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Jan 21, 2022- Woodpecker + Fox Activity

Trail Update: All the trails located at Gate 1 and Gate 3 are all accessible without snowshoes. The access road and the parking areas at Gate 1 and Gate 2 have been sanded but you may experience some slippery areas.

Along the White Pine trail, heading west from the access road, you will find the fine chisel work of a Pileated Woodpecker. The strips of bark hanging over the bushes are similar to what the squirrels use in building their nests, called dreys. This week, as I walked the trail, a hairy woodpecker was chipping away on an old pine tree in search of protein-rich insect food. The sound echoed loudly in the otherwise nearly silent landscape.

Pushaw Stream still has some open areas, although they are freezing fast. Breathing holes made by River Otters are visible as are tracks originating on the opposite site of the stream, meandering over the ice, and finally making landfall near the Pushaw Stream trail.

Also moving around the refuge right now are the Red Fox, and if you're lucky enough you might spot one! If not, you might see signs of their activity, like tracks, scat, and scent markings spots, instead.

Foxes live a solitary life, until mating season which occurs between January and March. Female foxes, called vixens, excrete an intense scent from their anal glands indicating their readiness for mating. Attracted by the scent the dog-foxes (males) court the female until she favors one or, sometimes, many of the courters. After a 50–63 day gestation she bears a litter of three to six kits. In previous years, we have documented as many as six kits in one litter at Hirundo. Both parents participate in feeding the young. The family unit breaks up by mid-September. While walking along the trails you might see a fox scent mark with interspersed blood, indicating the vixen is in heat. Biologists use these markings to provide a ballpark figure of when the kits will be born.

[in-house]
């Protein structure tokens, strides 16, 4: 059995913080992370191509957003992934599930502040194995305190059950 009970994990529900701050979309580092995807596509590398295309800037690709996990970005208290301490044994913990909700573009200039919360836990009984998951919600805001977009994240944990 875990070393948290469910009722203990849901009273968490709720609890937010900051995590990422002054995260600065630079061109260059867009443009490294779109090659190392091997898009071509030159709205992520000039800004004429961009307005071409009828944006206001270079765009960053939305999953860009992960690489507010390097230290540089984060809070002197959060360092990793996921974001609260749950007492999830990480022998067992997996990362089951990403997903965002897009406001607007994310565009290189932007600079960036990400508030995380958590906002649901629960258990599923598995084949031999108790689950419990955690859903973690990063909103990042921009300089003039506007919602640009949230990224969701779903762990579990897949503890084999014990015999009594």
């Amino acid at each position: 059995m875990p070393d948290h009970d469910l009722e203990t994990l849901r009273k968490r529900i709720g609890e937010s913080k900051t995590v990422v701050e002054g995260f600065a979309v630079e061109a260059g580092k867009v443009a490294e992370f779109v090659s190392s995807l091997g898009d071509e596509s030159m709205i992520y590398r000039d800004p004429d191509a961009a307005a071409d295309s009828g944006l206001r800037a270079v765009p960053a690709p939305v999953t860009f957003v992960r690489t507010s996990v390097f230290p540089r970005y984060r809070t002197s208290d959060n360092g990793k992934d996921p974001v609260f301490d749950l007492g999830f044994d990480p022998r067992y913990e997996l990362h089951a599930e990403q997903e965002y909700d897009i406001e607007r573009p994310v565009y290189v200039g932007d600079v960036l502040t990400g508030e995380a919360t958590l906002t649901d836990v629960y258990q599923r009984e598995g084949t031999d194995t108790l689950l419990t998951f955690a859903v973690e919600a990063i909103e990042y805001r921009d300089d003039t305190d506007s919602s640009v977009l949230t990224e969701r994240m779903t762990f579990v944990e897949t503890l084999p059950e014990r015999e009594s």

Scent marking and blood indicating that a female fox is in heat

Each year the foxes chose one of the several dens for their nursery. Last year the red squirrel had taken up residence in a former fox den. Although the foxes do not hunt in the immediate area of their den, the squirrel decided to move out of the fox den. It was interesting to see the red squirrel enter the fox den through the same entrance the vixen had exited just minutes before!


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